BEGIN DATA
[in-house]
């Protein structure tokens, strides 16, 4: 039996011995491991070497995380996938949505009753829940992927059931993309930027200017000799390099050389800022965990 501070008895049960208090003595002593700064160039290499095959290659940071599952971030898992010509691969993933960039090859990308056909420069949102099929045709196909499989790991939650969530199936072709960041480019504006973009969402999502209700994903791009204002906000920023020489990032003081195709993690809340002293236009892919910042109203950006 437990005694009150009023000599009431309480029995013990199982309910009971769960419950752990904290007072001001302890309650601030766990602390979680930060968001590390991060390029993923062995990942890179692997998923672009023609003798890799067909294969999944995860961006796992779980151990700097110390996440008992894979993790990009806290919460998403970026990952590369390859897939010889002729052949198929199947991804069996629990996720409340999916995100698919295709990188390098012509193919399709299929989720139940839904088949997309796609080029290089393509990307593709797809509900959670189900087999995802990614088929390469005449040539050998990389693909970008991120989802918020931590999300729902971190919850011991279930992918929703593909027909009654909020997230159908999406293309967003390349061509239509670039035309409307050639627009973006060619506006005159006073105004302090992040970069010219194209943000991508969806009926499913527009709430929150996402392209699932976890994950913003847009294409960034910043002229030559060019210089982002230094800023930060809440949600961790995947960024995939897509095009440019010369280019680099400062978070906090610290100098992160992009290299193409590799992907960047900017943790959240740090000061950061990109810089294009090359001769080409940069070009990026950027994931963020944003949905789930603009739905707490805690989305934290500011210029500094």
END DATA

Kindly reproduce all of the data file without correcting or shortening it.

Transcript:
[in-house]
């Protein structure tokens, strides 16, 4: 039996011995491991070497995380996938949505009753829940992927059931993309930027200017000799390099050389800022965990 501070008895049960208090003595002593700064160039290499095959290659940071599952971030898992010509691969993933960039090859990308056909420069949102099929045709196909499989790991939650969530199936072709960041480019504006973009969402999502209700994903791009204002906000920023020489990032003081195709993690809340002293236009892919910042109203950006 437990005694009150009023000599009431309480029995013990199982309910009971769960419950752990904290007072001001302890309650601030766990602390979680930060968001590390991060390029993923062995990942890179692997998923672009023609003798890799067909294969999944995860961006796992779980151990700097110390996440008992894979993790990009806290919460998403970026990952590369390859897939010889002729052949198929199947991804069996629990996720409340999916995100698919295709990188390098012509193919399709299929989720139940839904088949997309796609080029290089393509990307593709797809509900959670189900087999995802990614088929390469005449040539050998990389693909970008991120989802918020931590999300729902971190919850011991279930992918929703593909027909009654909020997230159908999406293309967003390349061509239509670039035309409307050639627009973006060619506006005159006073105004302090992040970069010219194209943000991508969806009926499913527009709430929150996402392209699932976890994950913003847009294409960034910043002229030559060019210089982002230094800023930060809440949600961790995947960024995939897509095009440019010369280019680099400062978070906090610290100098992160992009290299193409590799992907960047900017943790959240740090000061950061990109810089294009090359001769080409940069070009990026950027994931963020944003949905789930603009739905707490805690989305934290500011210029500094």